My husband and I are still back on the path, our presence suddenly not all that necessary. I turn to him, peering out beneath my rain hood. “If only we had some wine.”

 

Town founder and CEO Casey Roloff built homes on the Oregon coast before creating Seabrook with his wife, Laura. Their family moved here full-time in 2009.

Casey Roloff stands in the middle of the street, pointing out the architectural significance of porches and cupolas on homes that flank the town square. He’s in his element; I’m the only one who’s nervous about the white van that’s slowly bearing down on us as we occupy the roadway.

We’re in front of Seabrook’s white clapboard town hall, which mostly functions as a wedding venue. I attempt to edge back onto the sidewalk, but the town CEO stands firm and explains, the streets around us are designed so you can see something of beauty at the end. Sometimes it’s a civic building, like the faux town hall. Other times it might be a house with a strategically placed cupola, or a building turned at an angle, enticing you to keep walking, explore further. 

Five months after my family’s stay in Seabrook, I return to meet the man who willed its charm into being. We’re on a version of the “how to build a town” tour Roloff leads every Saturday for visitors—could probably lead in his sleep. “Our job is to make drivers feel super uncomfortable,” he says, acknowledging my palpable discomfort at blocking that white van. “So that pedestrians are at ease.” 

Roloff has an outdoorsman’s tan; in his ballcap, jeans, and flannel shirt jacket, he looks younger than his 50 years, as if he might light out for a beach stroll after this, instead of his next meeting. Every carriage house apartment we pass, every weather vane and inviting pedestrian lane, speaks to his obsession with how the space around us can imprint our lives. Seabrook’s growth from a $2.5 million investment to a 500-home town with a real estate sales value of $500 million speaks to his business acumen.

It’s not an official town, though I’m sure  there’s a seashell-bedecked sign in the gift shop that would argue it’s a state of mind.

Roloff and his wife, Laura, were barely out of college when they parlayed a house-
painting business into building a series of high-end custom homes around the Oregon coast. He majored in business, but was forever sketching houses. The first time Laura brought him home to Portland’s historic Sellwood neighborhood, he marveled that her younger self could walk to school, walk to the candy store, and ride her bike all around. Roloff grew up across the river in Vancouver—all suburbs, no sidewalks.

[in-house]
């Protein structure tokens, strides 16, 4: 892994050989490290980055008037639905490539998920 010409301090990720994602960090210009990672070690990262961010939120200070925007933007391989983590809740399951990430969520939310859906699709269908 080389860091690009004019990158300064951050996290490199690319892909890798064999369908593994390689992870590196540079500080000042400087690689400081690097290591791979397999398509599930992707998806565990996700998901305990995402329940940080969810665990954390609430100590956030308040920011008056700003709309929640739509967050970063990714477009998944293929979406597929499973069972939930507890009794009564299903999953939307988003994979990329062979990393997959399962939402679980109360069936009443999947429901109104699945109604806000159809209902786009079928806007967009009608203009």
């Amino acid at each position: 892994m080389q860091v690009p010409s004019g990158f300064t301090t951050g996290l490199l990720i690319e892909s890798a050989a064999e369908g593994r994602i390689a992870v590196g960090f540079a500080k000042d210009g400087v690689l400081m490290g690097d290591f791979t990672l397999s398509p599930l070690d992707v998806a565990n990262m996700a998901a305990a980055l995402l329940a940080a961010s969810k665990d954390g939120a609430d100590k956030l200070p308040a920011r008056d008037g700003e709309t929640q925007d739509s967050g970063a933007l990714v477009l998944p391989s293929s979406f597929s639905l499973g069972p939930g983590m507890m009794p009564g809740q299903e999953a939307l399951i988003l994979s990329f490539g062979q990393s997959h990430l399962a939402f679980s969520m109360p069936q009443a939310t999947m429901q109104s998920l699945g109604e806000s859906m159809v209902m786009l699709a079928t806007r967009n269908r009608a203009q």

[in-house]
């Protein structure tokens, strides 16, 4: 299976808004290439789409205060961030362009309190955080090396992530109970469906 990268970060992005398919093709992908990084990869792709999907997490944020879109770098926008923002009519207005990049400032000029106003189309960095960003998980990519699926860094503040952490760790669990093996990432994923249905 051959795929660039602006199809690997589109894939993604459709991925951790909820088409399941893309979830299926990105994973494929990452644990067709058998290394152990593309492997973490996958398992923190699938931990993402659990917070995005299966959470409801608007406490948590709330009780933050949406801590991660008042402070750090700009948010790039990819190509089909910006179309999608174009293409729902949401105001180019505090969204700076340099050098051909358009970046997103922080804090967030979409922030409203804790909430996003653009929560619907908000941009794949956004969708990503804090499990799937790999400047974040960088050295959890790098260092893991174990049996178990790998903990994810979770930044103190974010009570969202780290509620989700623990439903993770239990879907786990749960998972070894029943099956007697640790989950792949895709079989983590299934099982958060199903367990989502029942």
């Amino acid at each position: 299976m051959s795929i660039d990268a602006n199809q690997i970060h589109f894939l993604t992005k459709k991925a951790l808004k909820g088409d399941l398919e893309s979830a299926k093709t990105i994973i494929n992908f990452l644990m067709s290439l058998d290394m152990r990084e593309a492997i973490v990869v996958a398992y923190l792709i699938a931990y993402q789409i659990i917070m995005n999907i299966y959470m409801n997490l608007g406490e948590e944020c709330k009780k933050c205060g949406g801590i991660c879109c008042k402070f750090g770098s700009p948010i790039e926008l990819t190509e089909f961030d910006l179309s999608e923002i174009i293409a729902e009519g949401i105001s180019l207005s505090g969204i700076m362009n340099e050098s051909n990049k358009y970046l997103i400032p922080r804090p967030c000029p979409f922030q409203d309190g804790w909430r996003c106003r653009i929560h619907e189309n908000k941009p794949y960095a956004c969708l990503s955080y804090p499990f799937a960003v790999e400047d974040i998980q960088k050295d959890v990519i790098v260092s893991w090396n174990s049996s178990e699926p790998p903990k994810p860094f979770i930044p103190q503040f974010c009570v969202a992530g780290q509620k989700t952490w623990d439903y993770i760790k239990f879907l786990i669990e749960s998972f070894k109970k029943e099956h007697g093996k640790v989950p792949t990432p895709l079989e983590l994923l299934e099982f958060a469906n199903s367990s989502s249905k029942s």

“We were incredibly sophisticated town planners and designers before the automobile,” he says as we pass a former grass lot, now a buzzing construction site, in the heart of town. Soon it will be a two-story grocery store, he says, with a proper clock tower. 

I ask, “Was this grocery part of the original town plan?” Lily Walsh, his marketing director, pipes up beside me to point out, “Well, we’re standing on Market Street right now.” 

Around 2000, the Roloffs learned about a town in Florida called Seaside. A team of architects had transformed a piece of land along the panhandle coast into a resort community filled with traditional wood-framed cottages and the trappings of a classic small town. In the process it became a scenic postcard for the movement known as new urbanism—and a game-changer for urban planning on par with the iPhone. New urbanism, of course, isn’t actually new, Roloff acknowledges, as our footsteps take us from concrete sidewalks of the town center to oyster shell paths that signify a more residential neighborhood. It revives principles that built places like New York or Paris, or even Madison Park: An emphasis on pedestrians over parking. Different types of buildings—luxury palaces, cottages, apartments over storefronts—in close proximity. Rather than portion the spheres of our lives into office parks, malls, and subdivisions, it ensures most of what we need in life is within a 15-minute walk, preferably along idyllic boulevards filled with varied architecture. Seaside’s success led to new urbanist enclaves across Florida and spread from there. Its ideals have influenced redevelopment from Portland to Portugal.